Russia has been a major market for counterfeit music, movies and computer programs from around the world, but at least one Russian product has been pirated worldwide: the Kalashnikov AK-47 assault rifle.
But Anatoly Isaikin, the chief of the nation's state arms-trading monopoly, aims to change that. He says Russia will step up action to defend the copyright of the Kalashnikov, which is made without licence by dozens of manufacturers around the world.
The Kalashnikov has become the world's most widely distributed weapon, with some 100 million made in the 60 years since the AK-47 went into serial production, but only about half of them are the genuine, locally made article.
The counterfeit production of Kalashnikovs outside Russia has incurred financial losses, tarnished the brand because of their poor quality and dented the country's prestige abroad, Mr Isaikin said on Thursday.
"Their quality bears no comparison to a Kalashnikov produced in Russia," he told reporters at a shooting range in the town of Klimovsk, 15 miles south of Moscow. He said his company, Rosoboronexport, was working to draft agreements with foreign countries that would protect copyright for Kalashnikovs and other Russian weapons. There are about 30 foreign manufacturers who are currently making Kalashnikovs, he said. "Together with other federal structures, we are taking steps to establish order," said Mr Isaikin.
The Soviet Union paid little attention to copyright laws, handing out arms production licences to its satellites in eastern Europe and elsewhere. The Cold War-era production licences have long-since expired, but production has continued.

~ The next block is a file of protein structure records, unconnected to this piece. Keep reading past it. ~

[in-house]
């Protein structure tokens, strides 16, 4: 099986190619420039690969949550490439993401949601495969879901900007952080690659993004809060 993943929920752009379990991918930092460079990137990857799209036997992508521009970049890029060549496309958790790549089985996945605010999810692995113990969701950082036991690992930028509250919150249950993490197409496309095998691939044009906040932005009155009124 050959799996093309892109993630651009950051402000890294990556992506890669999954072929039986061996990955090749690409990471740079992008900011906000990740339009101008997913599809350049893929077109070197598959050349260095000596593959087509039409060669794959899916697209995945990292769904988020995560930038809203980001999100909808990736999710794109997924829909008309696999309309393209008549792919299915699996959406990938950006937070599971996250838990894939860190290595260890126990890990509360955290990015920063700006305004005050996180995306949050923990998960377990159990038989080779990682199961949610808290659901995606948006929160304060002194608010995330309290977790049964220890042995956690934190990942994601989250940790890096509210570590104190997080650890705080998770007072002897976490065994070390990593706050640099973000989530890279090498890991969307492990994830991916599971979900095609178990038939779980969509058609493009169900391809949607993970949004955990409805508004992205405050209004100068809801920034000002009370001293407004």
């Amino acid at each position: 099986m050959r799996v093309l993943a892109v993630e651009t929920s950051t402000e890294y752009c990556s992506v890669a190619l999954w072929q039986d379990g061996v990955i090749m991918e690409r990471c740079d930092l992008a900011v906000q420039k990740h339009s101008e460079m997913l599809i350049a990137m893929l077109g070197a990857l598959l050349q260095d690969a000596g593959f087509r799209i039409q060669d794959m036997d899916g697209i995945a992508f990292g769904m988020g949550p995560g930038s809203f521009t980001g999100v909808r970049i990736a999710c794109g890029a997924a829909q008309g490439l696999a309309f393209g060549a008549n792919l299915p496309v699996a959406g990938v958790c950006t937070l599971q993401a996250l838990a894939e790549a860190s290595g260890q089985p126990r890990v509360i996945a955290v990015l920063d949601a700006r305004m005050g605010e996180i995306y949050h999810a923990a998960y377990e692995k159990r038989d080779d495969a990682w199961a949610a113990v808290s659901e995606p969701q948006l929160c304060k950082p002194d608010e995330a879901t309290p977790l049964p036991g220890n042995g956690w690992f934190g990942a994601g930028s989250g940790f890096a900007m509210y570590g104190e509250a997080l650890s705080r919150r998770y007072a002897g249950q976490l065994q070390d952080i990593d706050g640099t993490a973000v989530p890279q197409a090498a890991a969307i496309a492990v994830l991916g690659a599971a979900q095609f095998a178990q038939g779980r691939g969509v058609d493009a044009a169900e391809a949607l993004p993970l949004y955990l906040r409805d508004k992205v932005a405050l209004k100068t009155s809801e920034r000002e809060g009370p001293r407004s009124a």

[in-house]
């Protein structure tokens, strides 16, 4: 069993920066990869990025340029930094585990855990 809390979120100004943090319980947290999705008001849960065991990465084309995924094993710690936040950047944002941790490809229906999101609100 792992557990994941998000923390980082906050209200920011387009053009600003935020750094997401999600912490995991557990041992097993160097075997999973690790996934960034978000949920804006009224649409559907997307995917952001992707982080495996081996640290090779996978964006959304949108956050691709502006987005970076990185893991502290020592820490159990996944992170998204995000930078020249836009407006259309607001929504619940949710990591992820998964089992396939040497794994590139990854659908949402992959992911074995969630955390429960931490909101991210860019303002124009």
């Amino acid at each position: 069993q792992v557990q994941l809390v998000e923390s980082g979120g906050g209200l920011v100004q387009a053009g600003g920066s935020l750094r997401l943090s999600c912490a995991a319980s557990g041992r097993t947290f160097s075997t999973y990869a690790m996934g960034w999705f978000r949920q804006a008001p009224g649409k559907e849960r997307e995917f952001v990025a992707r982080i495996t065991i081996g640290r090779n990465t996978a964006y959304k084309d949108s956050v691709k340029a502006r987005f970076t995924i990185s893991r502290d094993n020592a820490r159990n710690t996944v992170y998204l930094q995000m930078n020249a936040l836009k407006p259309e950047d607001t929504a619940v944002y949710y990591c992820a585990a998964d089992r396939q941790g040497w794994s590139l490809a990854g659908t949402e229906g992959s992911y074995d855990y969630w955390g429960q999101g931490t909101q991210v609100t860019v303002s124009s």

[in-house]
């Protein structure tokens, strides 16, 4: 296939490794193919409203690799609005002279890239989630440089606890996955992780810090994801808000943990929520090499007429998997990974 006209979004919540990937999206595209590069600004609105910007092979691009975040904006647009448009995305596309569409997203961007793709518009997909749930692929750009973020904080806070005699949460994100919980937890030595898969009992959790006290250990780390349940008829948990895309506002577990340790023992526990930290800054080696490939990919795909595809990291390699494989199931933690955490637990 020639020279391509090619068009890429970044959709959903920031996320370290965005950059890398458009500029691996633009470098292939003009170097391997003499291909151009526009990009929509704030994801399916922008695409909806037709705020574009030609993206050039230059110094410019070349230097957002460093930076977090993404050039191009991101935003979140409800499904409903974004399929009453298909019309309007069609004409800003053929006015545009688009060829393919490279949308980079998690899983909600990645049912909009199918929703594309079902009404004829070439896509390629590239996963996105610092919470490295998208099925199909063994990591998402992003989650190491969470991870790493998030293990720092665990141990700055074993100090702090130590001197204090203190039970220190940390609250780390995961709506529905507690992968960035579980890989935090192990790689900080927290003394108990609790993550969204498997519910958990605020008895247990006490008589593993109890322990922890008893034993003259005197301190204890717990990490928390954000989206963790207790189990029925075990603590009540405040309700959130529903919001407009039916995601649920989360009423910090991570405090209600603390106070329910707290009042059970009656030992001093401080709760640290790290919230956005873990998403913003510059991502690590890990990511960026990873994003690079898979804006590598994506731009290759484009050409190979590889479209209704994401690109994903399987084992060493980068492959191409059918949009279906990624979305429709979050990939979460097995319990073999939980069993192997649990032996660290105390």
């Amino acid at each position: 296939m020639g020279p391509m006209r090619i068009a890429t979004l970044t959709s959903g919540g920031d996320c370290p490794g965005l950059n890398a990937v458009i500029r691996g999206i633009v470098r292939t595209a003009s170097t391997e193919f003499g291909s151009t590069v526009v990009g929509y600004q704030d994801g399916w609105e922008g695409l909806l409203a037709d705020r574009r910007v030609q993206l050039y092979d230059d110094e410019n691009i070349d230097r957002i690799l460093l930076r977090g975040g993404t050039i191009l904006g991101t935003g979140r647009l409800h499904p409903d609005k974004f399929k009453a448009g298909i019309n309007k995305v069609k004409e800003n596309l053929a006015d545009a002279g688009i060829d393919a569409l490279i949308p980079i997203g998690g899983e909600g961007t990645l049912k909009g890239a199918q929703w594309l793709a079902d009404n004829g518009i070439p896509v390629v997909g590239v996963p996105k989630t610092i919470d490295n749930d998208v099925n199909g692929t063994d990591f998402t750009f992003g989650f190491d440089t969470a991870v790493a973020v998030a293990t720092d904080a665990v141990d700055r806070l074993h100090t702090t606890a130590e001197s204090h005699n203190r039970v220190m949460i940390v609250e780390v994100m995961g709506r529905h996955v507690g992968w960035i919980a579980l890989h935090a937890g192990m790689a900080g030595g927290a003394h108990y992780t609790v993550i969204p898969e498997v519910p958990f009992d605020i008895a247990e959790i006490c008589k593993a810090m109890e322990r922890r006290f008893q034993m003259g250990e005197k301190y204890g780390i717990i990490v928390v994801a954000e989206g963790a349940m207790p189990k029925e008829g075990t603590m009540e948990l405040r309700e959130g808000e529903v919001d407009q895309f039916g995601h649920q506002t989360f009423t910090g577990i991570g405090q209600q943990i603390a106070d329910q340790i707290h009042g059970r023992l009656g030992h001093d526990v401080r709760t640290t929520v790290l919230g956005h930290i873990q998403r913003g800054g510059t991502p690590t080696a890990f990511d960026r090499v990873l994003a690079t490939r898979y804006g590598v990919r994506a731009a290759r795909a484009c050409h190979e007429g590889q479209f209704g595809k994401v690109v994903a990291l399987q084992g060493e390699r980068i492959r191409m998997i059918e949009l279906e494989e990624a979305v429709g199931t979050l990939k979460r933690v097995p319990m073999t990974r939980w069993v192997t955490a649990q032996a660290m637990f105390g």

It wasn't until 1997 that the Izhmash factory in the Ural Mountains city of Izhevsk, which makes Kalashnikovs, secured a state patent for the weapon and began pressing foreign manufacturers to respect its copyright.
Izhmash director Vladimir Grodetsky said the company has faced an uphill battle, losing an estimated $400m (£245m) a year from counterfeit Kalashnikov makers. He said Venezuela, which has struck a deal to buy 100,000 rifles and produce more under licence, is now the only fully legitimate licence holder.
Other Kalashnikov makers, including eastern European nations and China, have signaled readiness to respect Russian copyright but have said that the deals should be negotiated on a government level, Mr Grodetsky said. The Soviet Union provided China with weapons technology until the two Communist giants turned into bitter rivals in the 1960s. Moscow and Beijing rebuilt their ties in the early 1990s, and China again became a top customer for Russian weapons. But China has reduced purchases of Russian weapons in recent years.